Blake Griffin is a polarizing figure among NBA fans. He's been selected to start for the Western Conference All Star team for two consecutive seasons, so it's clear that a significant number of fans think he's great and love his brand of high-flying basketball. But a backlash has taken hold since his rookie season, and there's a vocal minority who insist that Griffin is all flash and no substance on the basketball court -- the mantra for this group is "All he does is dunk."
At the heart of this discussion is Griffin's development as a player. As a rookie, Griffin averaged over 22 points and 12 rebounds per game, something only six players in the history of the league had accomplished before. Five of those six are in the Hall of Fame, and the sixth (Shaquille O'Neal) will be as soon as he is eligible. Griffin set a very high bar for himself as a rookie.
After such a productive rookie season, expectations for Griffin were understandably high, especially considering that to even a casual observer, it was clear that the kid had plenty of headroom. He managed to score without having a go to move or a consistent jump shot, his free throws were sub-par -- if those things improved, imagine where his scoring would go.
The overly simplistic criticism of Griffin goes something like this -- he hasn't improved in three seasons in the league; in fact, his scoring and rebounding averages have actually decreased each season he's been in the NBA. After spending two seasons in the very exclusive 20/10 club (20 points and 10 rebounds per game), in his third season, Griffin didn't reach those milestones in either category.
That criticism is overly simplistic first and foremost because it looks at points per game, but Griffin's minutes per game have decreased each season as the team around him has become better and deeper. Playing fewer minutes is indisputably a good thing as long as the team is winning, and criticizing Griffin for a 20% drop in scoring, when his playing time has been decreasing almost as much, is meaningless.
But it's also meaningless to leave the discussion there. The fact is, we can look at points per minute and rebounds per minute, and even after normalizing for the decrease in playing time, Griffin's production has decreased from season to season. This is more difficult to explain away.
Here are Griffin's key averages on a per 36 minute basis in his first three seasons, along with his shooting percentages.
In the following chart, I've taken those key stats and using his rookie season as a baseline, shown the percentage change in Griffin's performance. This isn't every stat of course -- steals and blocked shots aren't all that interesting, and there was a lot of change in them anyway -- but rather the ones that I feel are germane to the conversation of Griffin's development as a player.
(Click to enlarge.)
As you can see, his scoring and rebounding have indeed decreased, even when accounting for the decrease in playing time. On the other hand, his shooting percentages are all improved versus his rookie season (in the case of his free throw percentage, after a terrible dip during his second season).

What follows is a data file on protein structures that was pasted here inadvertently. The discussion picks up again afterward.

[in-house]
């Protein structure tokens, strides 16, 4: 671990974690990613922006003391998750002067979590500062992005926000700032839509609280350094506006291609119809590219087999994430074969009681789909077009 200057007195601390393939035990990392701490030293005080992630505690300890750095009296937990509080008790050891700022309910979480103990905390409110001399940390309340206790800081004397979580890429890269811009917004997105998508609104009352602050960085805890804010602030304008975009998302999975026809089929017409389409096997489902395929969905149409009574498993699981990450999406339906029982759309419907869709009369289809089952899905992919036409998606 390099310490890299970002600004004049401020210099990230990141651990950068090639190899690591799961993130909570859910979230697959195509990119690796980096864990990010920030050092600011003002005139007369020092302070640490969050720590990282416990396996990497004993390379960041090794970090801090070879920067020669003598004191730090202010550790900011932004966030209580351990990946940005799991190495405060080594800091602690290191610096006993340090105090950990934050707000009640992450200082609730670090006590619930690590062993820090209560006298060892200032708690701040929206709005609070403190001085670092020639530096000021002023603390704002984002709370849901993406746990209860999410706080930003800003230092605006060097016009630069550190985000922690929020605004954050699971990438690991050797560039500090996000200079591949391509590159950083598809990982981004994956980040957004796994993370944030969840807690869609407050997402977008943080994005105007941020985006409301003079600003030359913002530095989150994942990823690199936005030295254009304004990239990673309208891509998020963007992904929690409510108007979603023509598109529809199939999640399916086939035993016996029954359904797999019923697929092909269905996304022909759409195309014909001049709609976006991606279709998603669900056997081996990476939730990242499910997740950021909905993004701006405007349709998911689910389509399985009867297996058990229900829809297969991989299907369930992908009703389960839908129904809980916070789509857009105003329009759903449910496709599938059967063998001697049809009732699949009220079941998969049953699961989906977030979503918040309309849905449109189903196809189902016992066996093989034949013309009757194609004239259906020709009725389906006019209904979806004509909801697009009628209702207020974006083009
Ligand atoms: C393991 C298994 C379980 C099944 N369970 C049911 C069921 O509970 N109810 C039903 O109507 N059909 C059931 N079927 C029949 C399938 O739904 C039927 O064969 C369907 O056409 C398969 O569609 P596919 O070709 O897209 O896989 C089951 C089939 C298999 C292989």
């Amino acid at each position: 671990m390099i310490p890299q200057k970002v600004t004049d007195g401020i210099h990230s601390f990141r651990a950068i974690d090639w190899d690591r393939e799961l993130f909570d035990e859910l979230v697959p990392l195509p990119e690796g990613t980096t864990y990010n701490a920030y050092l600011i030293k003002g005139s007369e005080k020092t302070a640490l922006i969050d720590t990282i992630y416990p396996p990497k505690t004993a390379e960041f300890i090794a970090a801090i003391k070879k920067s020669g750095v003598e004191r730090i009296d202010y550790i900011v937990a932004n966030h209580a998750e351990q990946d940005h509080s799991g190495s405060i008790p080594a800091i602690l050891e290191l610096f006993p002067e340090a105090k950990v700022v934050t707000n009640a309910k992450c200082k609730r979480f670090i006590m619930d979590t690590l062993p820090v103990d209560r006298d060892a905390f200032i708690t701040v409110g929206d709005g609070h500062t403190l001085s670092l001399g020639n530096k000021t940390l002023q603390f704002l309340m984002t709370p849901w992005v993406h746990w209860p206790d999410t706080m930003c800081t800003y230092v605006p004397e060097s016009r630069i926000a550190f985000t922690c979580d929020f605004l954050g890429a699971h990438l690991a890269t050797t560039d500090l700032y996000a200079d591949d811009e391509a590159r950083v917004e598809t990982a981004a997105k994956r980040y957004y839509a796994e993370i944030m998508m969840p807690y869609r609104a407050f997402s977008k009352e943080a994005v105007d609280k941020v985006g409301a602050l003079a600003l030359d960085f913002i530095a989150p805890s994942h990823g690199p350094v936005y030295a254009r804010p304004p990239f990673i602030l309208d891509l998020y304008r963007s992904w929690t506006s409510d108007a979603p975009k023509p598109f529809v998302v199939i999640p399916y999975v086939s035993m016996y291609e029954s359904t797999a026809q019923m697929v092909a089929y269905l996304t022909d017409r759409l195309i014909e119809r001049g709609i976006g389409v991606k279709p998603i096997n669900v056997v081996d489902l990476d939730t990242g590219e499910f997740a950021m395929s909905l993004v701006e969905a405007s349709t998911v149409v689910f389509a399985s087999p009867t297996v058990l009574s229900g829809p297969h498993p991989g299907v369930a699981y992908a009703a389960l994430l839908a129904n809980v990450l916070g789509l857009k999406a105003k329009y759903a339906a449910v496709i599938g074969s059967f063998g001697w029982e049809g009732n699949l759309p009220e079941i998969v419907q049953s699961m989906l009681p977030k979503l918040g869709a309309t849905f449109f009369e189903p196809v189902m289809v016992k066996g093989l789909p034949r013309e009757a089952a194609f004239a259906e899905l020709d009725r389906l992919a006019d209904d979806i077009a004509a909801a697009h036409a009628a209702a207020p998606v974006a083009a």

Let's deal with the scoring question first. Notice that his scoring has decreased in lockstep with a decrease in his field goal attempts. During Griffin's rookie season the Clippers' second leading scorer was Eric Gordon, who missed 26 games. After Gordon, the roster got pretty ugly. The Clippers were dependent on Griffin for offense, entirely so while Gordon was out. Since Chris Paul arrived in town, the offensive load on Griffin is simply not as heavy. He takes fewer shots, scores fewer points, and does it all with a higher level of efficiency (as evidenced by his true shooting percentage, TSP).
Furthermore, bear in mind that basketball is a team sport. As Griffin's individual scoring has gone down the last two seasons, the Clippers as a team have improved by leaps and bounds. Obviously the team is winning more, which can be attributed in large part to Paul's arrival. Specifically the offense has gone from 22nd to seventh to fourth in efficiency over the last three seasons. Again, that's largely due to Paul, but it's pretty difficult to claim that Griffin has regressed on offense when the team has improved by leaps and bounds on the offensive end.
On the chart, we see another area of improvement in addition to shooting percentages, and that's assists. Last season Griffin averaged 4.1 assists per 36 minutes, an elite number for an NBA big. Among qualified power forwards and centers, Griffin was second only to Josh Smith in assists per minute, and he led all players 6'10 or taller. (Exhibit A in why the "All he does is dunk" argument is so completely ludicrous.)
So the statistics pretty clearly indicate that Griffin has improved both in efficiency and as a playmaker in his first three seasons in the league, while his decrease in raw scoring is a non-issue given the increases in efficiency not to mention the improvements in the team overall.